Positive valence of TPs was unrelated to students’ current achievement but explained students’ future achievement: More favorable perceptions predicted better student achievement after four months (Model 5, Table 3). This amounted to a variance reduction of 5.82%, corresponding to a correlation coefficient of 0.24. Positive valence was even related to changes in students’ performance four months later when controlling for students’ achievement at T1 (Model 6, Table 3): The more favorably teachers evaluated their students, the more students’ achievement increased after four months. Here, reduced variance was 8.01%, corresponding to a correlation of 0.28. If positive and negative valence scores were simultaneously entered in these analyses, positive valence predicted student performance at T2 significantly (γ = 0.12, *p* = 0.011), whereas negative valence did not (γ = -0.01, *p* = 0.843). When both valences were entered simultaneously as predictors of the change in student performance (i.e., in the model controlling for performance at T1), the prediction of positive valence remained significant (γ = 0.17, *p* = 0.004), but not that of negative valence.

More positive TPs were also associated with higher *student–teacher relationship* quality at T1 (Model 4, Table 3), but the number of positive TPs did not predict future student–teacher relationship quality. Accounting for positive TPs reduced variation in current student–teacher relationship by 6.21%, equivalent to a correlation coefficient of 0.26. The number of negative TPs was also associated with lower student–teacher relationship at T1 (Model 4, Table 3), accounting for a reduction in variance of 22.61% and an equivalent correlation coefficient of 0.48. The number of negative TPs did not correlate with student–teacher relationship quality at T2. When simultaneously testing the associations of both valences, negative valence predicted the student–teacher relationship quality significantly (γ = − 0.12, *p* = 0.003), whereas positive valence did not (γ = 0.05, *p* = 0.099).

Overall, positive TPs operated as a class level predictor; explaining only differences across students from different classes. Also, the number of positive TPs was not related to students’ motivation.

#### 4.3.2 Negative valence of TPs

In contrast, the number of negative TPs turned out to be a robust predictor of motivational differences between students from different schools. The more negatively teachers from a specific school described their students, the less *learning-goal oriented* were students from this school, currently and prospectively (Model 4 and 5, Table 3). Reductions in variance were 43.41% and 62.65%, respectively, equivalent to correlations of 0.66 and 0.79. Negative valence was even related to changes in students’ learning-goal orientation four months later when controlling for students’ learning-goal orientation at T1 (Model 6, Table 3): The more unfavorably teachers evaluated their students, the more students’ learning-goal orientation increased after four months. This amounted to a variance reduction of 32.29%, corresponding to a correlation coefficient of 0.57.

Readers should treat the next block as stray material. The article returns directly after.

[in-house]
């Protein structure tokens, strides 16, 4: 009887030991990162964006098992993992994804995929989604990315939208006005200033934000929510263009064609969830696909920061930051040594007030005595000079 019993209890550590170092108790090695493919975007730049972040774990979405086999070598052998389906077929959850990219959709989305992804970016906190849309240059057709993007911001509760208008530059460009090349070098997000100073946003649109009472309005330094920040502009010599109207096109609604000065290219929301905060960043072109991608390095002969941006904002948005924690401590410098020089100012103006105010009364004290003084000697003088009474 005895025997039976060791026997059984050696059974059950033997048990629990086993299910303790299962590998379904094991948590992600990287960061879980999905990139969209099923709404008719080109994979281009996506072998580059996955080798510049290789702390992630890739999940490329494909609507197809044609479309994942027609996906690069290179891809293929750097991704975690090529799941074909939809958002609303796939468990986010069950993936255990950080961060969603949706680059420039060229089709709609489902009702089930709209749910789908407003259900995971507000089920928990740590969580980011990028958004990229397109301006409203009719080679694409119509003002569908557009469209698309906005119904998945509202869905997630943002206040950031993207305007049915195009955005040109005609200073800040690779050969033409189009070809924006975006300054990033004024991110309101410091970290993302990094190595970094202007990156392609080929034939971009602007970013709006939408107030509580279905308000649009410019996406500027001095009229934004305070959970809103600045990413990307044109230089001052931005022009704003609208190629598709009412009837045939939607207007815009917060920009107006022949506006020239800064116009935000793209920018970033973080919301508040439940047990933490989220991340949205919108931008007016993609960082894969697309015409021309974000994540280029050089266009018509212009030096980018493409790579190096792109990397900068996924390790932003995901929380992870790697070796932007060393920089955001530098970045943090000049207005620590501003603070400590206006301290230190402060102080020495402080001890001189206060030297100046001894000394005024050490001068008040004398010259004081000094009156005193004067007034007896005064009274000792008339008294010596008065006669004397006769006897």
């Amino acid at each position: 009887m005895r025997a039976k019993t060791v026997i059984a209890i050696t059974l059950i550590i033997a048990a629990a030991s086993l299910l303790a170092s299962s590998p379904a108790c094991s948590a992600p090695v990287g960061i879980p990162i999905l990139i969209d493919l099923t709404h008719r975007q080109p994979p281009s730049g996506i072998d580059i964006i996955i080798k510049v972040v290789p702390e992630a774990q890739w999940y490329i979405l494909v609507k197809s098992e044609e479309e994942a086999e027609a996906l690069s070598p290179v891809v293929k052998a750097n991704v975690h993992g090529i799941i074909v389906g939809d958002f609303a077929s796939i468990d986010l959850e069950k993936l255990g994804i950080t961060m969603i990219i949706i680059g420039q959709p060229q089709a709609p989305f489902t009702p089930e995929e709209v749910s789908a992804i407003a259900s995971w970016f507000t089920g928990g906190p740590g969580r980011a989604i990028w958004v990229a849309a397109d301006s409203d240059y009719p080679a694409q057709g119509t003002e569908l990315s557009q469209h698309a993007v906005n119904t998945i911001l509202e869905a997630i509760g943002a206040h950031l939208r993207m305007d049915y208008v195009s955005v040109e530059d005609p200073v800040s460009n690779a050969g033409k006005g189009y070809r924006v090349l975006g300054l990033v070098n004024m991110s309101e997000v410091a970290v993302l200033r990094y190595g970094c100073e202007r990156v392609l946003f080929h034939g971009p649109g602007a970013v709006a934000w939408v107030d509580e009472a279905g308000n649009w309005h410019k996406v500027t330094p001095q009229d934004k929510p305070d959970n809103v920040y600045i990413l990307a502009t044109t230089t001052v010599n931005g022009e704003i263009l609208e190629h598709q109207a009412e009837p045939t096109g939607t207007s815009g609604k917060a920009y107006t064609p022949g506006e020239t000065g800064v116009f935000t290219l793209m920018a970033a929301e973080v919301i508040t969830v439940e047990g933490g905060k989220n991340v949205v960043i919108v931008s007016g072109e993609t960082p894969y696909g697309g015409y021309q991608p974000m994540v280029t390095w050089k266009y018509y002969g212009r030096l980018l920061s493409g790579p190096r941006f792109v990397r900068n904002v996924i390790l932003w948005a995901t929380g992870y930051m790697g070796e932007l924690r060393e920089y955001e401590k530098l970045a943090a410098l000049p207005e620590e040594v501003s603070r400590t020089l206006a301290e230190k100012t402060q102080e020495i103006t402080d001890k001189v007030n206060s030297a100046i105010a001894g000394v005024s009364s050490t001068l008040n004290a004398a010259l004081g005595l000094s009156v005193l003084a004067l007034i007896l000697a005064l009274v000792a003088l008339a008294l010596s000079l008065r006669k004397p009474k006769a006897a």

Similarly robust results were obtained when predicting students’ performance-avoidance goal orientation from the number of unfavorable TPs. The more negatively teachers at a school described their students, the more *performance-avoidance goal oriented* students at this school were. This was true for future performance-avoidance goal orientation (Model 5, Table 3). Reduction in variance was 29.55%, equivalent to a correlation of 0.54. The predictive power of negative TPs remained when controlling for students’ performance-avoidance goal orientation at T1: Teachers’ negative perceptions of students significantly increased students’ performance-avoidance goal orientation after four months (Model 6, Table 3). This amounted to a variance reduction of 37.79%, corresponding to a correlation coefficient of 0.62.

We ran additional models to check whether negative TPs were associated uniquely with goal orientations. If the number of positive and negative TPs were included as Level-2 predictors simultaneously, the associations with positive valence (γs between − 0.11 and 0.04) fell below levels of statistical significance in all models (*p*s between 0.12 and 0.93).^{Footnote 1}

## 5 Discussion

We found that the valence of teachers’ perceptions of students in general, an overall measure of their expectations, was associated with various student attributes. Our main findings were that positive TPs predicted students’ future achievement and current student–teacher relationship quality. Moreover, negative TPs were associated with lower motivation, both currently and in the future, specifically with lower learning goal orientation and greater performance-avoidance goal orientation. These teacher-related changes in students’ achievement and goal orientations occurred over a time period of four months and confirm the results of a small body of research (e.g., over 10 weeks, Trouilloud et al. 2002) showing that the effects of teacher expectations on students can occur over a shorter time period than previously found. (Most studies of naturally occurring teacher expectation effects (e.g., Jussim and Eccles 1992; Rubie-Davies 2006) have been conducted over the time period of a year, measuring teacher expectations at the beginning of the school year and student outcomes at the beginning and end of the school year.) However, most studies of naturally occurring teacher expectation effects (e.g., Jussim and Eccles 1992; Rubie-Davies 2006) have been conducted over the time period of a year, measuring teacher expectations at the beginning of the school year and student outcomes at the beginning and end of the school year.